around the time the investigation was ending, AFM advised
that it had changed its position and was now unwilling to pay
any of the costs associated with the investigation.
See Dkt #20-6. The parties attempted to proceed with
alternative dispute resolution, which was unsuccessful. After
extension of certain deadlines in this case, on September 22,
2017, AFM denied coverage in a letter to the Association.
Dkt. #20-7. It is unclear if this letter was a final
decision. Although AFM stated coverage decisions and
conclusions it also stated that it was providing
“preliminary analysis of potential coverage issues,
” and that it “finds itself in the position of
attempting to analyze coverage in the absence of a fully
supported and documented claim.” Id. That
letter was accompanied by a report from AFM's consultant,
WJE, which documented the presence of water intrusion
“deterioration” and “decay” at the
property. See Dkt. #20-8. AFM's letter primarily
relied upon three coverage exclusions: defective
construction, faulty maintenance, and/or wear and
tear/corrosion/deterioration. See Dkt. #20-7. AFM
also discussed evidence that the Association may have known
about the water damage on an ongoing basis and stated,
“[g]iven the large volume of documents the Association
has produced, AFM's careful review of the documentation
is still ongoing.” Id. at 14-15.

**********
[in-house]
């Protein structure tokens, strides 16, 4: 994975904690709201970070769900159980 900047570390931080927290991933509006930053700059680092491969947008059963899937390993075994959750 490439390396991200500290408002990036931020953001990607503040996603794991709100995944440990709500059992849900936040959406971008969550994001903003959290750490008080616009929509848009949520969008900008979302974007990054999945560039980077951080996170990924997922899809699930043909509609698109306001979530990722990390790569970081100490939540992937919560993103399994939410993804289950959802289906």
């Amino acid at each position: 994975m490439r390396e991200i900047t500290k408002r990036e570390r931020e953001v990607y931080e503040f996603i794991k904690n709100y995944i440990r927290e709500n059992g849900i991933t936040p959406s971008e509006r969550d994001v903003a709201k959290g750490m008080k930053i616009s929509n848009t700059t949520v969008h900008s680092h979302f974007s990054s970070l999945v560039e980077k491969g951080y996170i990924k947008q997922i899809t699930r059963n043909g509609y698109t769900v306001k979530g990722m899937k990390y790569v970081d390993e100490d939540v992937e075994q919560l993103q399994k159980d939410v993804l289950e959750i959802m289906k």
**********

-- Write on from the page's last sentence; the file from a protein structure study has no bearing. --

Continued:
response to AFM's apparent coverage denial, the
Association provided another IFCA notice in October 2017.
Dkt. #20-9. The Association later produced to AFM a scope of
repair and cost document estimating that repair costs will
exceed $27 million. Dkt. #20 (Miller Declaration) at
Association amended its complaint on January 4, 2018, to add
an IFCA claim. Dkt. #18. The current Amended Complaint has
causes of action for declaratory relief, breach of insurance
contract, common law bad faith, breach of the state Consumer
Protection Act (“CPA”), negligence, and IFCA.
judgment is appropriate where “the movant shows that
there is no genuine dispute as to any material fact and the
movant is entitled to judgment as a matter of law.”
Fed.R.Civ.P. 56(a); Anderson v. Liberty Lobby, Inc.,
477 U.S. 242, 247 (1986). Material facts are those which
might affect the outcome of the suit under governing law.
Anderson, 477 U.S. at 248. In ruling on summary
judgment, a court does not weigh evidence to determine the
truth of the matter, but “only determine[s] whether
there is a genuine issue for trial.” Crane v.
Conoco, Inc., 41 F.3d 547, 549 (9th Cir. 1994) (citing
Federal Deposit Ins. Corp. v. O'Melveny &
Meyers, 969 F.2d 744, 747 (9th Cir. 1992)).
motion for summary judgment, the court views the evidence and
draws inferences in the light most favorable to the
non-moving party. Anderson, 477 U.S. at 255;
Sullivan v. U.S. Dep't of the Navy, 365 F.3d
827, 832 (9th Cir. 2004). The Court must draw all reasonable
inferences in favor of the non-moving party. See
O'Melveny & Meyers, 969 F.2d at 747,
rev'd on other grounds, 512 U.S. 79 (1994).
However, the nonmoving party must make a “sufficient
showing on an essential element of her case with respect to
which she has the burden of proof” to survive summary
judgment. Celotex Corp. v. Catrett, 477 U.S. 317,